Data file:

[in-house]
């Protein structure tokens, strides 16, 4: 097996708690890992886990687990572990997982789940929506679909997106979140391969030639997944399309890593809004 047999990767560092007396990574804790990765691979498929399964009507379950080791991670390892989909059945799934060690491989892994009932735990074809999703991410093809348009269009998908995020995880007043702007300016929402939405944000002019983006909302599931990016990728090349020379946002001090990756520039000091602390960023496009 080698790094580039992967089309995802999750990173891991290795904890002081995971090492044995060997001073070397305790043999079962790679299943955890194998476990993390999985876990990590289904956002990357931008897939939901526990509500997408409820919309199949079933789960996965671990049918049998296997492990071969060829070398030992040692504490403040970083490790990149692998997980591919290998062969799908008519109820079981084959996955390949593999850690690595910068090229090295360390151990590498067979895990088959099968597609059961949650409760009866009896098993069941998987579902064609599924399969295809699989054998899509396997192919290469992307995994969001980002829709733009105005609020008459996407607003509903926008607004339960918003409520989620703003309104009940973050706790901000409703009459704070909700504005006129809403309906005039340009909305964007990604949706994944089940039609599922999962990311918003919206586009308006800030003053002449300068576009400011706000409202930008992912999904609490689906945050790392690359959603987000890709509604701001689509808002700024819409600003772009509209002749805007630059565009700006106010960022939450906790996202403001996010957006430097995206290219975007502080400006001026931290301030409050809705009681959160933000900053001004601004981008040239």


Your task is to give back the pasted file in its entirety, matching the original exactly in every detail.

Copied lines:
[in-house]
């Protein structure tokens, strides 16, 4: 097996708690890992886990687990572990997982789940929506679909997106979140391969030639997944399309890593809004 047999990767560092007396990574804790990765691979498929399964009507379950080791991670390892989909059945799934060690491989892994009932735990074809999703991410093809348009269009998908995020995880007043702007300016929402939405944000002019983006909302599931990016990728090349020379946002001090990756520039000091602390960023496009 080698790094580039992967089309995802999750990173891991290795904890002081995971090492044995060997001073070397305790043999079962790679299943955890194998476990993390999985876990990590289904956002990357931008897939939901526990509500997408409820919309199949079933789960996965671990049918049998296997492990071969060829070398030992040692504490403040970083490790990149692998997980591919290998062969799908008519109820079981084959996955390949593999850690690595910068090229090295360390151990590498067979895990088959099968597609059961949650409760009866009896098993069941998987579902064609599924399969295809699989054998899509396997192919290469992307995994969001980002829709733009105005609020008459996407607003509903926008607004339960918003409520989620703003309104009940973050706790901000409703009459704070909700504005006129809403309906005039340009909305964007990604949706994944089940039609599922999962990311918003919206586009308006800030003053002449300068576009400011706000409202930008992912999904609490689906945050790392690359959603987000890709509604701001689509808002700024819409600003772009509209002749805007630059565009700006106010960022939450906790996202403001996010957006430097995206290219975007502080400006001026931290301030409050809705009681959160933000900053001004601004981008040239």